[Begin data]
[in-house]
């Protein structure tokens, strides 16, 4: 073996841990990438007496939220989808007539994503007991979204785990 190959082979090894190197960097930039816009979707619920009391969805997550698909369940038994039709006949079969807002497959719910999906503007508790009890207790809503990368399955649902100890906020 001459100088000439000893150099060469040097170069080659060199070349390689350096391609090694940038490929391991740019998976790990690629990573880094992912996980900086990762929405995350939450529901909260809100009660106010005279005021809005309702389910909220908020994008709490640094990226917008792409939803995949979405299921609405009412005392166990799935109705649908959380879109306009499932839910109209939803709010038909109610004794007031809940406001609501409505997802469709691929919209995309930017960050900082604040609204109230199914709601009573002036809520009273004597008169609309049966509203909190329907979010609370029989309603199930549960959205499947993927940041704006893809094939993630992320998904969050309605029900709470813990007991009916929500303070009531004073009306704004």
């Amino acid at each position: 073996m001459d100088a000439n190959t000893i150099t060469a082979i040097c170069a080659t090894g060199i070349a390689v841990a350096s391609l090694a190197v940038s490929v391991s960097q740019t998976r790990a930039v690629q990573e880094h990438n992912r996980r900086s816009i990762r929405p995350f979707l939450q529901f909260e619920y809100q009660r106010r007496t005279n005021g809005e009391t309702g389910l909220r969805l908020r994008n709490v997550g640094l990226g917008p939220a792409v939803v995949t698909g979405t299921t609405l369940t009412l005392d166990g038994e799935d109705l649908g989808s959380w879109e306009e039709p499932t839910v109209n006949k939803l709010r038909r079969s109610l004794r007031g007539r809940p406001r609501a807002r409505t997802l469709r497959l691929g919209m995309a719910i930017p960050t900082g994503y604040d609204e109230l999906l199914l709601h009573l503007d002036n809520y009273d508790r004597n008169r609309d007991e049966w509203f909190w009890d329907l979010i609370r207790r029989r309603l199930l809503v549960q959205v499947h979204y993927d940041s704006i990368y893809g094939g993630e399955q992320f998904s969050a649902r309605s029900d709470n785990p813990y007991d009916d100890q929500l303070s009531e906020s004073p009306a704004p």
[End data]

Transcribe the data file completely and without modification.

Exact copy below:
[in-house]
């Protein structure tokens, strides 16, 4: 073996841990990438007496939220989808007539994503007991979204785990 190959082979090894190197960097930039816009979707619920009391969805997550698909369940038994039709006949079969807002497959719910999906503007508790009890207790809503990368399955649902100890906020 001459100088000439000893150099060469040097170069080659060199070349390689350096391609090694940038490929391991740019998976790990690629990573880094992912996980900086990762929405995350939450529901909260809100009660106010005279005021809005309702389910909220908020994008709490640094990226917008792409939803995949979405299921609405009412005392166990799935109705649908959380879109306009499932839910109209939803709010038909109610004794007031809940406001609501409505997802469709691929919209995309930017960050900082604040609204109230199914709601009573002036809520009273004597008169609309049966509203909190329907979010609370029989309603199930549960959205499947993927940041704006893809094939993630992320998904969050309605029900709470813990007991009916929500303070009531004073009306704004």
């Amino acid at each position: 073996m001459d100088a000439n190959t000893i150099t060469a082979i040097c170069a080659t090894g060199i070349a390689v841990a350096s391609l090694a190197v940038s490929v391991s960097q740019t998976r790990a930039v690629q990573e880094h990438n992912r996980r900086s816009i990762r929405p995350f979707l939450q529901f909260e619920y809100q009660r106010r007496t005279n005021g809005e009391t309702g389910l909220r969805l908020r994008n709490v997550g640094l990226g917008p939220a792409v939803v995949t698909g979405t299921t609405l369940t009412l005392d166990g038994e799935d109705l649908g989808s959380w879109e306009e039709p499932t839910v109209n006949k939803l709010r038909r079969s109610l004794r007031g007539r809940p406001r609501a807002r409505t997802l469709r497959l691929g919209m995309a719910i930017p960050t900082g994503y604040d609204e109230l999906l199914l709601h009573l503007d002036n809520y009273d508790r004597n008169r609309d007991e049966w509203f909190w009890d329907l979010i609370r207790r029989r309603l199930l809503v549960q959205v499947h979204y993927d940041s704006i990368y893809g094939g993630e399955q992320f998904s969050a649902r309605s029900d709470n785990p813990y007991d009916d100890q929500l303070s009531e906020s004073p009306a704004p």